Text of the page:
– Water.  Every activity that takes place in the human body takes place in a water environment and when adequate supplies of water are not

The green grass in the middle of an arid area is an indicator that water might be present. This seep doesn't produce much water, but every little bit helps!

The green grass in the middle of an arid area is an indicator that water might be present. This seep doesn’t produce much water, but every little bit helps! (Pantenburg photo)

consumed body systems begin to malfunction.  Water is also the fundamental component needed to ensure adequate sweating required for evaporative cooling.  Sweating, a normal activity of the skin, is designed to keep the body cool in hot or humid surroundings.  Sweat glands produce a salty fluid that, when evaporated on the skin surface, produces cooling.

In a hot, humid environment, with insufficient water intake, the ability to sweat begins to malfunction and the onset of serious medical issues – heat exhaustion and heat stroke, becomes likely.  The problem is exacerbated in high humidity environments where sweat drips from the skin rather than being evaporated with little cooling taking place.    The amount of water needed to prevent dehydration, a factor in all heat stress medical issues, varies from individual to individual and from one emergency scenario to another.   Suffice to say that a person who is drinking enough water to ensure that their urine is clear, or nearly so, and is urinating five to six times a day is unlikely to become dehydrated and therefore unlikely to become a heat stress victim.

– Skin Protection.   The body’s skin surfaces must be covered or sunburn – will occur.   While some exposure to ultraviolet radiation is necessary for good health – the production of Vitamin D for example, the sunburn that results from prolonged exposure causes early aging of the skin, cataracts, and skin cancer.  All fabrics provide some degree of protection but dry, tight weave, dark colored fabrics provide the best protection.   Clothing manufactured from fabrics with a high Sun Protection Factor (SPF) is also available.  These fabrics are either extremely tightly woven materials or they are chemically treated to provide the needed SPF.  In short fabrics used in high heat, high humidity environments should be absorbent and lightweight. The more immediate benefit of covering the skin surfaces is the reduction of body water loss and therefore the prevention of dehydration.

The uses of sunscreens, “…..products designed to moderate the development of sunburn,” are another form of skin protection.   The ability of a sunscreen to protect a person’s skin is determined by its SPF.  Laboratory studies have shown that a sunscreen with an SPF of 15 blocks 93% of UVB exposure and should provide sufficient protection however, in the field the application of a sun screen is often applied too late, too little is applied and when applied, is too uneven to achieve good protection.  Consequently an SPF of 30 should be used in hopes that a higher degree of sunburn protection can be achieved.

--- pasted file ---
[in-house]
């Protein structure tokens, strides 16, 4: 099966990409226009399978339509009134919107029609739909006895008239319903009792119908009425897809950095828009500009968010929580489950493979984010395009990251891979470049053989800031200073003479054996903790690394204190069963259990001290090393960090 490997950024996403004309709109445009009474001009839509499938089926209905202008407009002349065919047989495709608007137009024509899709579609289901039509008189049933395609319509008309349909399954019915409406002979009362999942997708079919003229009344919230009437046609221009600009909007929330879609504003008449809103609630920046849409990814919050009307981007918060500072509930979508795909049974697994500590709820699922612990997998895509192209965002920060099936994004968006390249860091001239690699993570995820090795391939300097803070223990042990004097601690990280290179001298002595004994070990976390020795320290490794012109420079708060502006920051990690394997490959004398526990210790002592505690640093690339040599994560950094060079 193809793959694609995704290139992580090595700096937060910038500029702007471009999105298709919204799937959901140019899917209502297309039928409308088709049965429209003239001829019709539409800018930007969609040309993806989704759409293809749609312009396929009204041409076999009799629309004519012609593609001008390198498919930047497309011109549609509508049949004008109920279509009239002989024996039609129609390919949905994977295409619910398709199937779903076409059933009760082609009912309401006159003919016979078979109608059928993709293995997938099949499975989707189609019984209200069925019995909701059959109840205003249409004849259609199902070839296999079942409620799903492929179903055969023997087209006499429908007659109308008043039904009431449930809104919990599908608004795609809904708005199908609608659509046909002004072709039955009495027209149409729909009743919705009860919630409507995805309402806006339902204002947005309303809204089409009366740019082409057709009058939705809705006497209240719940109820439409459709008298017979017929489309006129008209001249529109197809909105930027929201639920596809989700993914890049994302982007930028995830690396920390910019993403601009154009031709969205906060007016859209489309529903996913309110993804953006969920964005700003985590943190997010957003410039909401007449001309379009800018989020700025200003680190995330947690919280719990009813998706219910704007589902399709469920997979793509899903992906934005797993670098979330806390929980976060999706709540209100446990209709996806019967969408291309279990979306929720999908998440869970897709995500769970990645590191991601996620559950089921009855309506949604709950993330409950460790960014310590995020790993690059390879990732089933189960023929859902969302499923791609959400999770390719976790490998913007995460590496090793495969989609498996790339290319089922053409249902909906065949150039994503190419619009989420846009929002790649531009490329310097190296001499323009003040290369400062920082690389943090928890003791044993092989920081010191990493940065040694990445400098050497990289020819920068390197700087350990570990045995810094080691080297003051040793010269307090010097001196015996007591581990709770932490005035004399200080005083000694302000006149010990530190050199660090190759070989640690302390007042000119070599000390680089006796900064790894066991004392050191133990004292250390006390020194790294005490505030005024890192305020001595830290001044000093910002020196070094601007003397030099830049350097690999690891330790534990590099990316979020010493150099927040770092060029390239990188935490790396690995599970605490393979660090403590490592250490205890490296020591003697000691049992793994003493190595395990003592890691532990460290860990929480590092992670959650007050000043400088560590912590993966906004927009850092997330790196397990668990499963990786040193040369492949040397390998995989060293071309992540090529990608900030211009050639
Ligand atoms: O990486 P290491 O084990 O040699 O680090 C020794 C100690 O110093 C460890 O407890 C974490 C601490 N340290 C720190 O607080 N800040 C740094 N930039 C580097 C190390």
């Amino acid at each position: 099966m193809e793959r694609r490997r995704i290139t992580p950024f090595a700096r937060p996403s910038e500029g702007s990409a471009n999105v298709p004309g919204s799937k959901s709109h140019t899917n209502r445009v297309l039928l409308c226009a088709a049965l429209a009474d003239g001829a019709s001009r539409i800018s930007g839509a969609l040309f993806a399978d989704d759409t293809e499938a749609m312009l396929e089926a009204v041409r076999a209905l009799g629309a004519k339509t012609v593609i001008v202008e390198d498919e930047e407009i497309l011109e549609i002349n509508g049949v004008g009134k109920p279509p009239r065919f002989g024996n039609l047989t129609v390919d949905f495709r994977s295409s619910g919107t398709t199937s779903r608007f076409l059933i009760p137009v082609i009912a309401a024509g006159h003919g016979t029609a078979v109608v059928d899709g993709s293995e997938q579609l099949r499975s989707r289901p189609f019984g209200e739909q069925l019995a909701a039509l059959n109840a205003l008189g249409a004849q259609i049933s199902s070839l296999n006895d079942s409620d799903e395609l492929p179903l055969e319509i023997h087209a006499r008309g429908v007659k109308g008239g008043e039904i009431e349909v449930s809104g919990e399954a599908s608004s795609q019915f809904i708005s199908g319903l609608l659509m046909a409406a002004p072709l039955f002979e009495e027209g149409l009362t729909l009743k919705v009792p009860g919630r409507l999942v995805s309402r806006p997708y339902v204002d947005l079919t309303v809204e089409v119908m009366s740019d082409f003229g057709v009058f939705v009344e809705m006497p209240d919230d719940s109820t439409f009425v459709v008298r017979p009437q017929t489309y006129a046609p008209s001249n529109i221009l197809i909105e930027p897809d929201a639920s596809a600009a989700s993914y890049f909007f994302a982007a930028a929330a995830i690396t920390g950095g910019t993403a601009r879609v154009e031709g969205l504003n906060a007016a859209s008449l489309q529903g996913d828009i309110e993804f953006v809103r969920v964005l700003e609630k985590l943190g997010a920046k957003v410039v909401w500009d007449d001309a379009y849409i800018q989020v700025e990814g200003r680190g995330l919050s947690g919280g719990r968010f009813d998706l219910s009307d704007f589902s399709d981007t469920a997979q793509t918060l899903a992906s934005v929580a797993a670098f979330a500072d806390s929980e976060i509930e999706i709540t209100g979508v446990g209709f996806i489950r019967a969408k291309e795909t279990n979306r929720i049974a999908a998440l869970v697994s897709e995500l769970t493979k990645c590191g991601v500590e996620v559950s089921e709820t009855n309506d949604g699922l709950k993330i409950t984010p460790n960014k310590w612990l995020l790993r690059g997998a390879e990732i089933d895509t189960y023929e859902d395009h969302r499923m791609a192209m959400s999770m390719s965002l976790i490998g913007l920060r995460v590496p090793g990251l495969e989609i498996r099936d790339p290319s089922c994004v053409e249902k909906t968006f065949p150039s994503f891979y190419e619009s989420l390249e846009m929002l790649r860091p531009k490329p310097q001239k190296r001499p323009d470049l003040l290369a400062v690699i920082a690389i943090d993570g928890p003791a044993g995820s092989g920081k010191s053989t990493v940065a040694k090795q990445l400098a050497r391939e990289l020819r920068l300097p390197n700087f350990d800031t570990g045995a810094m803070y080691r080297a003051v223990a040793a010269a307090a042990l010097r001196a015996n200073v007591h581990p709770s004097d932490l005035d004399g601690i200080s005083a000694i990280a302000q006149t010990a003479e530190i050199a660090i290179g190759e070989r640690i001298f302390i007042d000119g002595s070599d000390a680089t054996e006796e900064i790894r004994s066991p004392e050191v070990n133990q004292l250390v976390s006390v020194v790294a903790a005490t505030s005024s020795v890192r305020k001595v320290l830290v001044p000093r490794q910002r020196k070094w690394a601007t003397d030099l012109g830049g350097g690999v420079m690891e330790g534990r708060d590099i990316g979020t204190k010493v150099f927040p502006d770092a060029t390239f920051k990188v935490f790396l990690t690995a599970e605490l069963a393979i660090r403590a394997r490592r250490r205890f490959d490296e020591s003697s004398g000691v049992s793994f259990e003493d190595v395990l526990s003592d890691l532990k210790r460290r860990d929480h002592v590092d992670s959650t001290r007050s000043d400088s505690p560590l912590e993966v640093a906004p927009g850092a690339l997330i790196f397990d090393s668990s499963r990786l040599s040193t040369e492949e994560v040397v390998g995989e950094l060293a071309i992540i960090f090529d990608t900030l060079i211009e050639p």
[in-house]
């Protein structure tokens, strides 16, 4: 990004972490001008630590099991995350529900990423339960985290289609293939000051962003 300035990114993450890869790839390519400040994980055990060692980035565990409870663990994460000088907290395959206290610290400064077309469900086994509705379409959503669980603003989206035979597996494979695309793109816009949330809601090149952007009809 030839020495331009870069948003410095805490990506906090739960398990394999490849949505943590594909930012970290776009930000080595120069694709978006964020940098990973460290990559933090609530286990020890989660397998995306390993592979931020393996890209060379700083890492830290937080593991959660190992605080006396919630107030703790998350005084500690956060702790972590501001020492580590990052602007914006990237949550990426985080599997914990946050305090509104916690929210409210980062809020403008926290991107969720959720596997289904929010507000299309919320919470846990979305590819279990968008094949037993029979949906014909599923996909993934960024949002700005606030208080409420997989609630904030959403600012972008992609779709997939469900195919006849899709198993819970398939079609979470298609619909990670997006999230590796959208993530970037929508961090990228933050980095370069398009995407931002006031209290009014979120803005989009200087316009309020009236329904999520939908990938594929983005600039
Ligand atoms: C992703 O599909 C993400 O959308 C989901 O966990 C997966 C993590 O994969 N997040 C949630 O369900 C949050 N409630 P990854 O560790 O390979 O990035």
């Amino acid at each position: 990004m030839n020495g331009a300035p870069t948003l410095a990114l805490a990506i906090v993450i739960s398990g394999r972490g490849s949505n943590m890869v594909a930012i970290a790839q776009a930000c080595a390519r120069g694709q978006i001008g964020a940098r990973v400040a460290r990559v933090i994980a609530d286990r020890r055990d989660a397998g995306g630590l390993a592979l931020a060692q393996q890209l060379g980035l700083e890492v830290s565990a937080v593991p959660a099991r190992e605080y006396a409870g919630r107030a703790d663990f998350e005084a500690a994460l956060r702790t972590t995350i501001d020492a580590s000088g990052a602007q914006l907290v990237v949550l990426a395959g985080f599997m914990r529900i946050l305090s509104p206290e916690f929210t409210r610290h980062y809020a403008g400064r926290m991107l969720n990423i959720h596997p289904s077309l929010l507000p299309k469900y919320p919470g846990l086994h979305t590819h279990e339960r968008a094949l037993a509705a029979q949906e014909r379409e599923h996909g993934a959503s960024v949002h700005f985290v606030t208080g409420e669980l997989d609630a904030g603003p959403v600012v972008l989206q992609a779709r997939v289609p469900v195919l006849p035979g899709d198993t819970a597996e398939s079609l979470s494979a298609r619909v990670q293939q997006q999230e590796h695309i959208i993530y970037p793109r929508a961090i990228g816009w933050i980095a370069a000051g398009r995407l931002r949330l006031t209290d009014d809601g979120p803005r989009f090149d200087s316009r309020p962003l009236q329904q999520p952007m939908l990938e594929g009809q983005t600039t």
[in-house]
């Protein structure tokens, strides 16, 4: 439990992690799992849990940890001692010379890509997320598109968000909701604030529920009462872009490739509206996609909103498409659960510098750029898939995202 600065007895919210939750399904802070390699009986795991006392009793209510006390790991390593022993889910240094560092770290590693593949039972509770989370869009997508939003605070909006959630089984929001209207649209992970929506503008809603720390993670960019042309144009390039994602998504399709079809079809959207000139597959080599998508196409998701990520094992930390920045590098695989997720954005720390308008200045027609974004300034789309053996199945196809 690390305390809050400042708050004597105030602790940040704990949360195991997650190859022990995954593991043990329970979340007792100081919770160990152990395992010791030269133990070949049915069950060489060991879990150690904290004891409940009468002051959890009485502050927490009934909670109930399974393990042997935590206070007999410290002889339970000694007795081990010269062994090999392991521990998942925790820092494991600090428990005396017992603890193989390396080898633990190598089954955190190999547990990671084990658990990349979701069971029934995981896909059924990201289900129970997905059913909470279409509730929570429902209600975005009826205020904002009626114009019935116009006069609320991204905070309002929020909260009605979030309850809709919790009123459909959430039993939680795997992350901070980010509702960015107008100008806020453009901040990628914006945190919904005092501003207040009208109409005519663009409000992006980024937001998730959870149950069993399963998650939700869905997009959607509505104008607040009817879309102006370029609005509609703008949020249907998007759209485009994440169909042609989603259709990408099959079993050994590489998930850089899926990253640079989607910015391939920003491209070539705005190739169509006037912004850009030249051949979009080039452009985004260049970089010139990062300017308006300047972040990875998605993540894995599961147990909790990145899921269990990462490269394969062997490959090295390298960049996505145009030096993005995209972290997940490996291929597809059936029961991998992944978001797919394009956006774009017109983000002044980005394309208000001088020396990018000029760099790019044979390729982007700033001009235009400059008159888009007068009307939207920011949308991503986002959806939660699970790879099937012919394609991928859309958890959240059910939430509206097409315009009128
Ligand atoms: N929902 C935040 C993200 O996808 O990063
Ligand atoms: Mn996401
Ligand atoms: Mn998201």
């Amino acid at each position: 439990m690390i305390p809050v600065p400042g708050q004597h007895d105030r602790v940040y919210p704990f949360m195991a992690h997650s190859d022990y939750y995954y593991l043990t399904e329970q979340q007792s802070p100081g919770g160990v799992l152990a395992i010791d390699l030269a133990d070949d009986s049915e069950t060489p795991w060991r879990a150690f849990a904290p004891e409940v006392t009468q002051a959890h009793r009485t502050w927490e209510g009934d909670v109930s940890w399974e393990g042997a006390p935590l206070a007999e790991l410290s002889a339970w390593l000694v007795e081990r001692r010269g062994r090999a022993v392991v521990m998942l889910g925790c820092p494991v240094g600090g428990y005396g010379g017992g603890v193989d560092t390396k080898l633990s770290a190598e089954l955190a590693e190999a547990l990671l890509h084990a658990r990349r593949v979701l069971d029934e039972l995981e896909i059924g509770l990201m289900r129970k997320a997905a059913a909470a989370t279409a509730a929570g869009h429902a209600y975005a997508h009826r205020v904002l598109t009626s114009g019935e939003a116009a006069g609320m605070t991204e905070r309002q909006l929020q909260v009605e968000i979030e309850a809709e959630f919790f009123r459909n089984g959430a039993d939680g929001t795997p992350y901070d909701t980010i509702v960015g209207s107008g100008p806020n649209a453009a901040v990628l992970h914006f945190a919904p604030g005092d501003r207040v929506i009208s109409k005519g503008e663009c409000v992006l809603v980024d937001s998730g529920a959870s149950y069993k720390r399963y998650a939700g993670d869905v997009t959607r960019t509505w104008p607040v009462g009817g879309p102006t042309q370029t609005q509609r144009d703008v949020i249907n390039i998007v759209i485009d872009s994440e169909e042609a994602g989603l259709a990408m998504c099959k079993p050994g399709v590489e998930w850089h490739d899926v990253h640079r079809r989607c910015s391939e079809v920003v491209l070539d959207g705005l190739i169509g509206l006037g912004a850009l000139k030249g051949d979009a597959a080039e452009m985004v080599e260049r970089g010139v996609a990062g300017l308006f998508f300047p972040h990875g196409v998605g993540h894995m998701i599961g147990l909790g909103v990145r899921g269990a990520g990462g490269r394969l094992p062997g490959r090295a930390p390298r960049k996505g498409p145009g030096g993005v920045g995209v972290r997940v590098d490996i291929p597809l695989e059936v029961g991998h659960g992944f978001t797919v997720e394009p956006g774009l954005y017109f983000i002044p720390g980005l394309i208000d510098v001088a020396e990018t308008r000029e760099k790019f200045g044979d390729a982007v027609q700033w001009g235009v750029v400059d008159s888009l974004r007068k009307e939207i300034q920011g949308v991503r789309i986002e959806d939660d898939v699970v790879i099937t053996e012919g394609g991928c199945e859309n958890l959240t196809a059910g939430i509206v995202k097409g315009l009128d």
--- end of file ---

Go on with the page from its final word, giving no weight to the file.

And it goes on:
Venturing out into hot environments without appropriate clothing and with only limited quantities of water, hoping that nothing bad is going to happen, is like going to the local casino – you might get lucky and win but all too often you loose!

Peter Kummerfeldt has walked the talk in the wilderness survival field for decades.

Peter grew up in Kenya, East Africa and came to America in 1965 and joined the U.S. Air Force. He is a graduate of the Air Force Survival Instructor Training School and has served as an instructor at the Basic Survival School, Spokane, Washington; the Arctic Survival School, Fairbanks, Alaska, and the Jungle Survival School, Republic of the Philippines.

Peter Kummerfeldt

For twelve years, Peter was the Survival Training Director at the United States Air Force Academy, Colorado Springs, Colorado. He retired from the Air Force in 1995 after 30 years of service.

In 1992, concerned with the number of accidents that were occurring in the outdoors annually and the number of tourists traveling overseas who were involved in unpleasant and sometimes life-threatening incidents Peter created

He is the author of “Surviving a Wilderness Emergency” and has addressed over 25,000 people as the featured speaker at numerous seminars, conferences and national conventions.